Covers and another movie

I love covers.  I love when a band interprets another band’s work and makes it their own or puts a twist or spin on a already great original.  It doesn’t always work, sometimes it flat out ruins the original.  Today I wanted to review an album I listened to a lot growing up.  It is a Original Movie Soundtrack for the film “i am sam” starring Sean Penn.  In the movie the character of Sam is obsessed with the band the Beatles, this minor plot point is used thematically to show that the rich world of music beats within the handicapped character and adds depth to a powerful performance which leaves a memorable impression on the viewer.  Unlike Dustin Hoffman’s famous Raymond, Sam is a deep and burdened individual who doesn’t have a super human ability with trivia and numbers he is a flawed and very much innocent father who wants what is best for his daughter which is of course for her to be with him.

The soundtrack, attached at the bottom of this post is a composition of famous the Beatles songs from all throughout the Beatles illustrious career reinterpreted by some of music’s biggest names.  Rufus Wainwright does an amazing job covering Across the Universe one of my favorite the Beatles song.  For the longest time the rights to the original Beatles music was closely guarded and unavailable for licensing.  Sean Penn personally commissioned these covers and they do a great job paying homage to the originals.  Jacob Dylan’s band the Wallflowers puts a playful take on “I’m looking through you” a lesser known Beatles song.  Eddie Vedder of Pearl Jam does a perfectly sanguine version of “you’ve got to hide your love away”.  Honestly the whole soundtrack is pretty impressive, boasting some truly stand out performances  from everyone including; Fiona Apple, to Paul Westerberg of The Replacements, to Sheryl Crow.  I highly recommend putting the whole album on during a nice sit down dinner and enjoying wonderful instrumentation and elegant song crafting.  I am hesitant to say that the covers outshine the originals but certainly the polish and production is impressive to say the least.  Some of these artists like Ben Harper or Ben Folds, have impressive studio pedigrees and use multi-tracking to achieve an almost other worldly out of time experience.  Some of these songs written in the sixties and seventies get a superficial face lift while others are stripped down to their bare bones and laid naked on the track such as Nick Cave’s re-imagining of “let it be”.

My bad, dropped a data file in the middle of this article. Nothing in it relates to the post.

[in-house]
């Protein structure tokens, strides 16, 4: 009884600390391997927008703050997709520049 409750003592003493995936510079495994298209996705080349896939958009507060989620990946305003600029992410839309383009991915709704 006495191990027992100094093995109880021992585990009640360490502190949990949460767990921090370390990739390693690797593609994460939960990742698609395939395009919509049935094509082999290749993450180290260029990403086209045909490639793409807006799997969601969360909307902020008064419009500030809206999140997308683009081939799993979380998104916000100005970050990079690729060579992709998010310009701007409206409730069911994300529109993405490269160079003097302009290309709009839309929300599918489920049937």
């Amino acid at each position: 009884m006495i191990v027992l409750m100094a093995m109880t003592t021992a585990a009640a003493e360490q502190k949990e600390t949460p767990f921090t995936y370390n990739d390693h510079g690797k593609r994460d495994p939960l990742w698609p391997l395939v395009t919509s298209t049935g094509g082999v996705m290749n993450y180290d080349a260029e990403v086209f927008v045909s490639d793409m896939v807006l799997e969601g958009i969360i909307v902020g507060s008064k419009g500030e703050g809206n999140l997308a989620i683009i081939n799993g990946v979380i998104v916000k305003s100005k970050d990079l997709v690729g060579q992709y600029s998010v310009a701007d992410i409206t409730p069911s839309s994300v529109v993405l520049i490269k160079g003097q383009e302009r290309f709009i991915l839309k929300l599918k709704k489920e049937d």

check it out for yourself.


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